The extent of the damage was difficult to determine early on, as power and internet failures made communication with the remote island difficult.
Governor Lou Leon Guerrero and Lieutenant Governor Josh Tenorio were assessing the situation after the island “received the full impact of the typhoon overnight,” emergency management officials said in a statement. They planned a drive through to look for major damage or blocked roads.
J. Asprer, a police officer at the Dededo Police Station in northern Guam, said before dawn that he had received no reports of injuries, but several police cars and personal vehicles had been damaged by debris and debris. uprooted trees made some roads impassable. Most of the overnight calls came from concerned people off the island who were unable to reach family members.
“We told them that we will have to wait until the storm clears up a bit,” he said.
Ray Leon Guerrero, an assistant mayor’s office in Barrigada who is not related to the governor, said a village of about 9,000 people in central Guam stayed in the office overnight and heard objects banging on the ceiling and exterior walls constantly.
“Oh man. It was pretty loud,” he said.
The Guam weather service office in Tiyan said it would close operations in the morning so workers can get home to families and assess damage to their homes. The counterparts in the Honolulu office took over their duties.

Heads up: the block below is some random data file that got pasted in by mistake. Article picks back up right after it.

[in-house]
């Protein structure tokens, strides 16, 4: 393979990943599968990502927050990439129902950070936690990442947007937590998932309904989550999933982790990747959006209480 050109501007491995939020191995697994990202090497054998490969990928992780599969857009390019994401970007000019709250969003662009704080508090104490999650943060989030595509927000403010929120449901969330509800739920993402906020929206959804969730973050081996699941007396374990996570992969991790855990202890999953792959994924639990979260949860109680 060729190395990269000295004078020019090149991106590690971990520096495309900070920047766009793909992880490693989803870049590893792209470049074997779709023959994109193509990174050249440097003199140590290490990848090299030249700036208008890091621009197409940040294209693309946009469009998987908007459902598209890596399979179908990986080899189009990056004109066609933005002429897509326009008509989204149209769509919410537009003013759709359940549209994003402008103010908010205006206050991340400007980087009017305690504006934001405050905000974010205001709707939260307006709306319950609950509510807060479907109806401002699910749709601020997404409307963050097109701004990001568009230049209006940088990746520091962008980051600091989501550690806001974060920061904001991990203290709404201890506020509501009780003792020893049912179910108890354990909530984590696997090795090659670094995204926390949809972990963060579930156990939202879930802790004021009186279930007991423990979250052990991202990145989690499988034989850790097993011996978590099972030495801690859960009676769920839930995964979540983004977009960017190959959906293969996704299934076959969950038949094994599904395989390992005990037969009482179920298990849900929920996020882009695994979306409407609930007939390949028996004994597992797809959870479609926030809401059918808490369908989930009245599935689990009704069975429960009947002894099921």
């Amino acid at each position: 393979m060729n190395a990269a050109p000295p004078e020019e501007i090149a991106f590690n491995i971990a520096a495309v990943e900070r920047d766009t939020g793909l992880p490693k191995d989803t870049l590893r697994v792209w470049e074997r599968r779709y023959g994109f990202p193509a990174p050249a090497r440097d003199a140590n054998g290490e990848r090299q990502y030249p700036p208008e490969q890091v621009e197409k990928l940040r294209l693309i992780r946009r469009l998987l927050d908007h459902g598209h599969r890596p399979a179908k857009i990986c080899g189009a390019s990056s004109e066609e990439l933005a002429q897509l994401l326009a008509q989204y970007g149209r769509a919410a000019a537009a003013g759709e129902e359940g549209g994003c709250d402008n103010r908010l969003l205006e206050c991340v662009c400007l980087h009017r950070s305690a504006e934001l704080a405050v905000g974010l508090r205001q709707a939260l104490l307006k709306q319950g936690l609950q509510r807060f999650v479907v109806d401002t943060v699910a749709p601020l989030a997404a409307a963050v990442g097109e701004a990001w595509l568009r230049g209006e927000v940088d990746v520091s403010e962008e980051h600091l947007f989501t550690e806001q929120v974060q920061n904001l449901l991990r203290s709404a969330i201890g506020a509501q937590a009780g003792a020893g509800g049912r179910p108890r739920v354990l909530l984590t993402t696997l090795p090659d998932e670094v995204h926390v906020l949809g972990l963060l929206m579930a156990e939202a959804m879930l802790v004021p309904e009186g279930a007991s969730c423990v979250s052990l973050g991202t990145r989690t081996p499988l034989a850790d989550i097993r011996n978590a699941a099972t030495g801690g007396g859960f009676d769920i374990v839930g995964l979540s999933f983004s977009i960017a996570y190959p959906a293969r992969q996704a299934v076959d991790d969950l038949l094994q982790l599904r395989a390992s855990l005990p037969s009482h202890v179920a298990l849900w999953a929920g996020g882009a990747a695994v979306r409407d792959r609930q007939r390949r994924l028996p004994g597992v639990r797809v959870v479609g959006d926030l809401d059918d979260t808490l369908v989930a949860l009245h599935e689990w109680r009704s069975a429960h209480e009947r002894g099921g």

In a sign of how much help Guam might need, the Navy has ordered the USS Nimitz aircraft carrier strike group to the island to aid the recovery effort, according to a US official. The Nimitz, along with the USS Bunker Hill, a cruiser, and the USS Wayne E. Meyer, a destroyer, were south of Japan and were expected to reach Guam in three to four days, the official said, speaking on condition of anonymity. to discuss ship movements that have not yet been made public.
Guam is about 3,800 miles (6,115 kilometers) west of Hawaii and 1,600 miles (1,575 kilometers) east of Manila, the capital of the Philippines.
As of early Thursday morning, Mawar was centered 75 miles (121 kilometers) northwest of Guam and 85 miles (137 kilometers) west of Rota, Guam’s northern neighbor, and was moving west-northwest at 13 kph. (8 mph).
Power was also without power for all of Rota, Commonwealth Utilities Corp. said Wednesday night. The island has about 2,500 residents, according to the US Census Bureau.
The storm strengthened to 150 mph (241 kph) winds on Thursday to regain its super typhoon status, according to the weather service. Mawar, a Malay word meaning “pink,” is forecast to intensify further.
After moving away from Guam, the storm is expected to move generally northwestward over a large expanse of empty ocean for days, and could threaten Taiwan as early as next week.
Guam is a crucial hub for US forces in the Pacific, with some 6,800 service members assigned to the island, according to the Pentagon. Military officials evacuated personnel, dependents, and employees, sent ships out to sea, and removed aircraft from the island or secured them in protective hangars.